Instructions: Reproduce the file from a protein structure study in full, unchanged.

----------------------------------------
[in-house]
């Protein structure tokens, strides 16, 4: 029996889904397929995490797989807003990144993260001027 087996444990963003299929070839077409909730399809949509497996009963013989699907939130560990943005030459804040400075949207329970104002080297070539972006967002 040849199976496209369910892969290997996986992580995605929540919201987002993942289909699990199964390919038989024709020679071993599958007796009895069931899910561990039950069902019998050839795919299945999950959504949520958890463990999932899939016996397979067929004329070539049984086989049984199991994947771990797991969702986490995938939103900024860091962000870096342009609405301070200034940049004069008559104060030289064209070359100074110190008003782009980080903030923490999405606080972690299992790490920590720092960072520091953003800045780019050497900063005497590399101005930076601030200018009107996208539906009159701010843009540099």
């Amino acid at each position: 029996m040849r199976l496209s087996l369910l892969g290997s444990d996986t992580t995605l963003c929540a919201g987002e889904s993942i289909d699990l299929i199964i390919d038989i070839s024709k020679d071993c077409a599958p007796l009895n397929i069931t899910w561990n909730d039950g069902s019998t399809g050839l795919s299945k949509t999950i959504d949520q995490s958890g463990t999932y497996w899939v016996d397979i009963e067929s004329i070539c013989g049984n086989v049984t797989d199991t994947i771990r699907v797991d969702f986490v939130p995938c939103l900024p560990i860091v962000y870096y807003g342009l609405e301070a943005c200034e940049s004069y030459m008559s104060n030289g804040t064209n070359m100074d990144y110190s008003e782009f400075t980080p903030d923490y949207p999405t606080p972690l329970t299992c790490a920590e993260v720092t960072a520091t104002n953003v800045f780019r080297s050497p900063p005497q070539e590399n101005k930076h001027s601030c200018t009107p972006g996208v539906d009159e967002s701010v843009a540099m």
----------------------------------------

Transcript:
[in-house]
């Protein structure tokens, strides 16, 4: 029996889904397929995490797989807003990144993260001027 087996444990963003299929070839077409909730399809949509497996009963013989699907939130560990943005030459804040400075949207329970104002080297070539972006967002 040849199976496209369910892969290997996986992580995605929540919201987002993942289909699990199964390919038989024709020679071993599958007796009895069931899910561990039950069902019998050839795919299945999950959504949520958890463990999932899939016996397979067929004329070539049984086989049984199991994947771990797991969702986490995938939103900024860091962000870096342009609405301070200034940049004069008559104060030289064209070359100074110190008003782009980080903030923490999405606080972690299992790490920590720092960072520091953003800045780019050497900063005497590399101005930076601030200018009107996208539906009159701010843009540099």
């Amino acid at each position: 029996m040849r199976l496209s087996l369910l892969g290997s444990d996986t992580t995605l963003c929540a919201g987002e889904s993942i289909d699990l299929i199964i390919d038989i070839s024709k020679d071993c077409a599958p007796l009895n397929i069931t899910w561990n909730d039950g069902s019998t399809g050839l795919s299945k949509t999950i959504d949520q995490s958890g463990t999932y497996w899939v016996d397979i009963e067929s004329i070539c013989g049984n086989v049984t797989d199991t994947i771990r699907v797991d969702f986490v939130p995938c939103l900024p560990i860091v962000y870096y807003g342009l609405e301070a943005c200034e940049s004069y030459m008559s104060n030289g804040t064209n070359m100074d990144y110190s008003e782009f400075t980080p903030d923490y949207p999405t606080p972690l329970t299992c790490a920590e993260v720092t960072a520091t104002n953003v800045f780019r080297s050497p900063p005497q070539e590399n101005k930076h001027s601030c200018t009107p972006g996208v539906d009159e967002s701010v843009a540099m």